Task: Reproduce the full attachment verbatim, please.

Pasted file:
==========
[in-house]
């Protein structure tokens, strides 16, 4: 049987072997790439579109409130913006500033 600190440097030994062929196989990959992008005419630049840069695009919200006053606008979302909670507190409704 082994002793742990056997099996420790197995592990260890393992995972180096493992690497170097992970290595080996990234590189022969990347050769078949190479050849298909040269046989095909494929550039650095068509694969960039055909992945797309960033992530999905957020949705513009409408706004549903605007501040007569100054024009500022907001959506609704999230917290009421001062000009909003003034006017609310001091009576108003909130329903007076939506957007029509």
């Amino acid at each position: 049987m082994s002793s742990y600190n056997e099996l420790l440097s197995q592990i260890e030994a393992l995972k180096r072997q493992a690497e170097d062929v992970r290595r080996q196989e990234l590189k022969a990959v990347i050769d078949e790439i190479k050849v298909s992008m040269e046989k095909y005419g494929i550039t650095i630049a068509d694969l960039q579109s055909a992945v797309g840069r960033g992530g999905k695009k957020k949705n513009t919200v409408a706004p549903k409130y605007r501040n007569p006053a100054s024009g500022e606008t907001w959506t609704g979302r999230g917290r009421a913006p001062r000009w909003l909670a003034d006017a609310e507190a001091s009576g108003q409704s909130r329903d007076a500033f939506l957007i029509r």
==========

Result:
[in-house]
């Protein structure tokens, strides 16, 4: 049987072997790439579109409130913006500033 600190440097030994062929196989990959992008005419630049840069695009919200006053606008979302909670507190409704 082994002793742990056997099996420790197995592990260890393992995972180096493992690497170097992970290595080996990234590189022969990347050769078949190479050849298909040269046989095909494929550039650095068509694969960039055909992945797309960033992530999905957020949705513009409408706004549903605007501040007569100054024009500022907001959506609704999230917290009421001062000009909003003034006017609310001091009576108003909130329903007076939506957007029509």
């Amino acid at each position: 049987m082994s002793s742990y600190n056997e099996l420790l440097s197995q592990i260890e030994a393992l995972k180096r072997q493992a690497e170097d062929v992970r290595r080996q196989e990234l590189k022969a990959v990347i050769d078949e790439i190479k050849v298909s992008m040269e046989k095909y005419g494929i550039t650095i630049a068509d694969l960039q579109s055909a992945v797309g840069r960033g992530g999905k695009k957020k949705n513009t919200v409408a706004p549903k409130y605007r501040n007569p006053a100054s024009g500022e606008t907001w959506t609704g979302r999230g917290r009421a913006p001062r000009w909003l909670a003034d006017a609310e507190a001091s009576g108003q409704s909130r329903d007076a500033f939506l957007i029509r």